An Online Newsletter Celebrating Native America
April 5, 2003 - Issue 84
Reading Navajo Literature
by Betty Reid - The Arizona Republic
credits: Photo - Phoenix College instructor Hershman John teaches Navajo Literature at Phoenix College.
Meredith Hearn/The Arizona Republic
College instructor Hershman John warned students in his Navajo literature
course that they would not be reading Tony Hillerman.
one dropped his class.
you, he is not picking on Hillerman, a renowned mystery author whose characters
are Navajo police officers and whose stories are set in Navajo Country.
young Navajo professor, from Sandsprings in northern Arizona, extracts
the work of other Native American literary giants such as N. Scott Momaday,
Leslie Marmon Silko or Louise Erdrich. He uses the work of Navajo authors,
poets, storytellers and writers to deliver instruction.
don't want someone else telling our stories," Hershman said. "This
is a course about Navajo literature. I don't teach history."
defines Navajo literature as ranging from stories and poems published
in the English language to prayers in the oral Navajo language. Textbooks
students read this semester at Phoenix College include Irvin Morris' From
the Glittering World, Luci Tapahonso's Saánii Dahataal and Laura
Tohe's No Parole Today.
comparison, Hershman uses films such as Windtalkers to document work about
the famed Navajo code talkers, who turned the oral Navajo language into
a code to confound the Japanese during World War II. He also uses the
contemporary history work of Peter Iverson and Monty Roessel's Dine for
one's identity or an aspect of a tradition is a running theme in Navajo
writing. The matrilineal presence in Navajo society also stands out, although
there isn't a word for feminism in the Navajo language.
theme that threads Navajo literature is teaching stories, especially those
told during winter nights. Coyote stories, as told in oral creation stories
and written in children's literature, are a good example, Hershman said.
30-year-old professor joined Phoenix College in 1995 and began teaching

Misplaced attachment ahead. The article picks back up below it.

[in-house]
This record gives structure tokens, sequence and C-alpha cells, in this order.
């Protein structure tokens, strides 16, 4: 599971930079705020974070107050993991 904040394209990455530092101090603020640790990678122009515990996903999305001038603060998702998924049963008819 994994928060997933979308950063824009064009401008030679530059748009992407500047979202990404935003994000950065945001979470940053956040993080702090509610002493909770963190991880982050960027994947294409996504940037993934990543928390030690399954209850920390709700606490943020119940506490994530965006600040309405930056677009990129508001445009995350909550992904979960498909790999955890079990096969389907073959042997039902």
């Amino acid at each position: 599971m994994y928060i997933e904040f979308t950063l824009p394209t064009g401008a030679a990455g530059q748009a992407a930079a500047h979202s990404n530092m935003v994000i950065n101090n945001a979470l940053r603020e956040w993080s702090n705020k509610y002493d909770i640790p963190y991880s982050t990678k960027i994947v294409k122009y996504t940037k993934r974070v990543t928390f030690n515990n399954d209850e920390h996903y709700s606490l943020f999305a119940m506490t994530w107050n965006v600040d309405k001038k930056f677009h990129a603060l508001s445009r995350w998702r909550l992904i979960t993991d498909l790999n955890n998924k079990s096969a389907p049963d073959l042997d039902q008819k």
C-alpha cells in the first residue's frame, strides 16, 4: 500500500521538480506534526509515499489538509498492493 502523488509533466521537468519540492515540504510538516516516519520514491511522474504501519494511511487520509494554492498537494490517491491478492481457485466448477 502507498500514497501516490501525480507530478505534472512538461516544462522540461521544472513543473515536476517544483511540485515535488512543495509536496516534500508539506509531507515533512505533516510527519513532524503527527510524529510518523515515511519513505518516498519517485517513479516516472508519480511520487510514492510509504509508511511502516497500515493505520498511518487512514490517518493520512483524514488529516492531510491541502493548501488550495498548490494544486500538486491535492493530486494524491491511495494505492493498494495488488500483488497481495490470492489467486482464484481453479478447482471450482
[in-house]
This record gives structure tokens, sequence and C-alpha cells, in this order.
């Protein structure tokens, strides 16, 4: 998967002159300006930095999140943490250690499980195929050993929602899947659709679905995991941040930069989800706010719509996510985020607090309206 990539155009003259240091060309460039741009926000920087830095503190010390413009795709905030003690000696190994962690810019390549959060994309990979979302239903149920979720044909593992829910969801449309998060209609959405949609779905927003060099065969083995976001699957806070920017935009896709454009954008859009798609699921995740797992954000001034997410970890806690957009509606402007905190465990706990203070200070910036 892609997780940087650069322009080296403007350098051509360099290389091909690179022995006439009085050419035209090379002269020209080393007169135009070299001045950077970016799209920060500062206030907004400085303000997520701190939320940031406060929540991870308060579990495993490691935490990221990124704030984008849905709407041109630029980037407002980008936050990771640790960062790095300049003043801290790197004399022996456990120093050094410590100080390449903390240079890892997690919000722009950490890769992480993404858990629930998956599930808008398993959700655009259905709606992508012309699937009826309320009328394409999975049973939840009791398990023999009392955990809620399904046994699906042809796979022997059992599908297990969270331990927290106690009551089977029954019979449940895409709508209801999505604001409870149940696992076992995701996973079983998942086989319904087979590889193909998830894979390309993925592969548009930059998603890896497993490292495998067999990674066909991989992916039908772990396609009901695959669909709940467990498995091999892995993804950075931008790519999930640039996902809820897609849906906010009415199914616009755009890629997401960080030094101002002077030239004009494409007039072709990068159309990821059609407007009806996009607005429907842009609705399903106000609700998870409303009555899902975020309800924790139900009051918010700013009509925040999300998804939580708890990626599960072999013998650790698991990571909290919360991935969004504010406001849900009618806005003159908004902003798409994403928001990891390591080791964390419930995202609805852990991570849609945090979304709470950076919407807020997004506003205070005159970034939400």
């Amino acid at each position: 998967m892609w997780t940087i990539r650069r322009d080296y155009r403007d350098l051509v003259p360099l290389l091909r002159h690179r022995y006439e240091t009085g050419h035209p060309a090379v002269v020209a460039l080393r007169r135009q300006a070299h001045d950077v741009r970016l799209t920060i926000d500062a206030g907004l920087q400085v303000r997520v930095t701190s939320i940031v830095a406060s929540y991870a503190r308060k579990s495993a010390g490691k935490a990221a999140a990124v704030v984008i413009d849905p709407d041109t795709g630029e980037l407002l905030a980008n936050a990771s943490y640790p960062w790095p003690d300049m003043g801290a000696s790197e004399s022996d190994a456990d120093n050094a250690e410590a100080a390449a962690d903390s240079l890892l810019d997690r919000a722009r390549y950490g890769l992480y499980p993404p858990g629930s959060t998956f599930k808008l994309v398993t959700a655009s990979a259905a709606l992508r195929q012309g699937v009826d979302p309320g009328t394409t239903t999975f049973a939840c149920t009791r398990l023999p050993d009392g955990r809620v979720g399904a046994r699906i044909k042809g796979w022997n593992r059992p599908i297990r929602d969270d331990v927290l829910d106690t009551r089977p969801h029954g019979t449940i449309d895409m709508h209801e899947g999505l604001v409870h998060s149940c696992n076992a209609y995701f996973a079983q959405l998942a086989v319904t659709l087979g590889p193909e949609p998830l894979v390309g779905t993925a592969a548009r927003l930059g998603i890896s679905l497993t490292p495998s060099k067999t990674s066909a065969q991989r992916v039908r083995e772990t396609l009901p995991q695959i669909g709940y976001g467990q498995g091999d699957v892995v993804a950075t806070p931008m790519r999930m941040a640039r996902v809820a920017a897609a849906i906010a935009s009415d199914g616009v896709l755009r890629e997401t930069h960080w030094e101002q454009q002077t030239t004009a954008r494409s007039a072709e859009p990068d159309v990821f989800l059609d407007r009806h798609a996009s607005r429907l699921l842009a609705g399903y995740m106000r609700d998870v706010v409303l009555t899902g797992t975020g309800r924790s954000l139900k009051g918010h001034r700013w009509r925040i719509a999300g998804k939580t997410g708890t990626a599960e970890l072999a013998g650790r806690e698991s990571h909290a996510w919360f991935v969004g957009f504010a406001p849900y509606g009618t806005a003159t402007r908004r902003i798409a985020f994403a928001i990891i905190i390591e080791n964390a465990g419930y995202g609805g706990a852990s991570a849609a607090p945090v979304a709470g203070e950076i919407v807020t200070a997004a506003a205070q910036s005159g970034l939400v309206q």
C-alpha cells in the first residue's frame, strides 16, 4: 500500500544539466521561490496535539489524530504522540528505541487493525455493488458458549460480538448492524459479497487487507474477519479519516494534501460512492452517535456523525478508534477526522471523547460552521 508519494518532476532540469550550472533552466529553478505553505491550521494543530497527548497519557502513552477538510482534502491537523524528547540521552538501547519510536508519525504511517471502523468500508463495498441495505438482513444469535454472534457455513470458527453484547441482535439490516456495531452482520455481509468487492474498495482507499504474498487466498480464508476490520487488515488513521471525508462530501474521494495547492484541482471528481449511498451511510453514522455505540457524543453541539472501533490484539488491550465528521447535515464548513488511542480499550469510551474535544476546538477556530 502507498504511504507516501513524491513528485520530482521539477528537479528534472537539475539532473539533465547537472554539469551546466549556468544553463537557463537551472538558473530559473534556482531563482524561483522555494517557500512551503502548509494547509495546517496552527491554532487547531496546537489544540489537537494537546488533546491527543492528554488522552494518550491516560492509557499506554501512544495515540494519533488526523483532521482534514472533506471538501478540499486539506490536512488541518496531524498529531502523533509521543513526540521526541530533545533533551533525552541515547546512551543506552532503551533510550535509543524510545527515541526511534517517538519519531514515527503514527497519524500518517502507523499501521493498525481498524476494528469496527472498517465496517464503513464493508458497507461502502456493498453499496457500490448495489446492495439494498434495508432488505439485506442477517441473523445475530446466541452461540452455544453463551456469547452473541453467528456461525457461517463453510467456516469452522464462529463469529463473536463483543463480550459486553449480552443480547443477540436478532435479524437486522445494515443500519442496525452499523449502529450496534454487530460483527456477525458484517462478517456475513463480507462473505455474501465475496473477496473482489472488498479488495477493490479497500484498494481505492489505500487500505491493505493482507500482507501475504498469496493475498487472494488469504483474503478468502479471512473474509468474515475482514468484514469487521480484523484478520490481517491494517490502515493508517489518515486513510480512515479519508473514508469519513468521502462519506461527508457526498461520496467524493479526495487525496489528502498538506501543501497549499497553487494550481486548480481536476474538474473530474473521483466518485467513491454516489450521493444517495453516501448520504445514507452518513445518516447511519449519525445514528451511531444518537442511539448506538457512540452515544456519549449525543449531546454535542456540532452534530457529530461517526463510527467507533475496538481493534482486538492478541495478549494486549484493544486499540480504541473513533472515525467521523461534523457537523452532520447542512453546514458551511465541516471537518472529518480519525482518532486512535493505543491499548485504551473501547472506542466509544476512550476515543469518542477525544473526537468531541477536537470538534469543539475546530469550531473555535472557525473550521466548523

English, creative writing and American Indian literature. It took a year
to design and craft the class, unheard of at universities and colleges
in the 1970s.
"It was rare to have Native teachers at colleges in the past. You had older White men teaching literature," Hershman said.
are a lot of Navajo telling their own stories today. We have Navajo authors,
who are young and old, full blood or half Navajo, urban or reservation
residents, educated to those who tell oral stories."
percent of the college's students is Navajo, many of whom enter the community
college from the Phoenix Union High School District.
fits with the times," Hershman said. "A lot of my students are
urban Navajos. Some are Navajos who attend schools here on a scholarship.
They grew up on the reservation and feel disconnected from Navajo land
as residents of the city."
believes there is demand for such classes. Eight students signed up for
his midday classes this semester.
Harris, 40, grew up in Farmington, N.M. She is Navajo and is eager to
learn about Navajo literature.
really don't have too much background about our people," said Harris,
who has read much about the Navajo Long Walk, a forced march of the Navajos
by the U.S. Cavalry in 1864. "I hear and read about it from so many
different people and so many different walks of life, and it's all about
Navajo. Everybody has a different perspective on it. And I think it's
important that we see where they get their thoughts and how they look
at what happened to our people."
Turner, 26, a Phoenix resident, said he signed up for the course curious
about "the warrior" aspect of the Navajo. He served in the Army
with Navajos but was unaware of their culture, background and history.
said he learned a lot.
"I learned about their struggles, and I've learned that, faced with great barrier, that they've risen up," Turner said. "And they hold onto so much of their legacy and heritage. It's so lost now in our society."
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